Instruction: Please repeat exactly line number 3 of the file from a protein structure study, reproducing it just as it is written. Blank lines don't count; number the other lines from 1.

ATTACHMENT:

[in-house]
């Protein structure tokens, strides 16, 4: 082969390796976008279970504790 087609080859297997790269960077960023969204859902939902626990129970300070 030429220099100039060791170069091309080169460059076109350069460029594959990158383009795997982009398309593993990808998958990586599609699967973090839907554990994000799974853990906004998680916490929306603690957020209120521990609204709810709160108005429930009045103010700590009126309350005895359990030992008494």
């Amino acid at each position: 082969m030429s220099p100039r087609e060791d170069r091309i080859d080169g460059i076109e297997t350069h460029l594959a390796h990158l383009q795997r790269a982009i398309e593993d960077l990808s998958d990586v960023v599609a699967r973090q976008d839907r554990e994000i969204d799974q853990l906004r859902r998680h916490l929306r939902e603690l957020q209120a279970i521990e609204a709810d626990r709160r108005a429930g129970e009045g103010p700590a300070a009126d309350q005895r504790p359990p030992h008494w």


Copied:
């Amino acid at each position: 082969m030429s220099p100039r087609e060791d170069r091309i080859d080169g460059i076109e297997t350069h460029l594959a390796h990158l383009q795997r790269a982009i398309e593993d960077l990808s998958d990586v960023v599609a699967r973090q976008d839907r554990e994000i969204d799974q853990l906004r859902r998680h916490l929306r939902e603690l957020q209120a279970i521990e609204a709810d626990r709160r108005a429930g129970e009045g103010p700590a300070a009126d309350q005895r504790p359990p030992h008494w």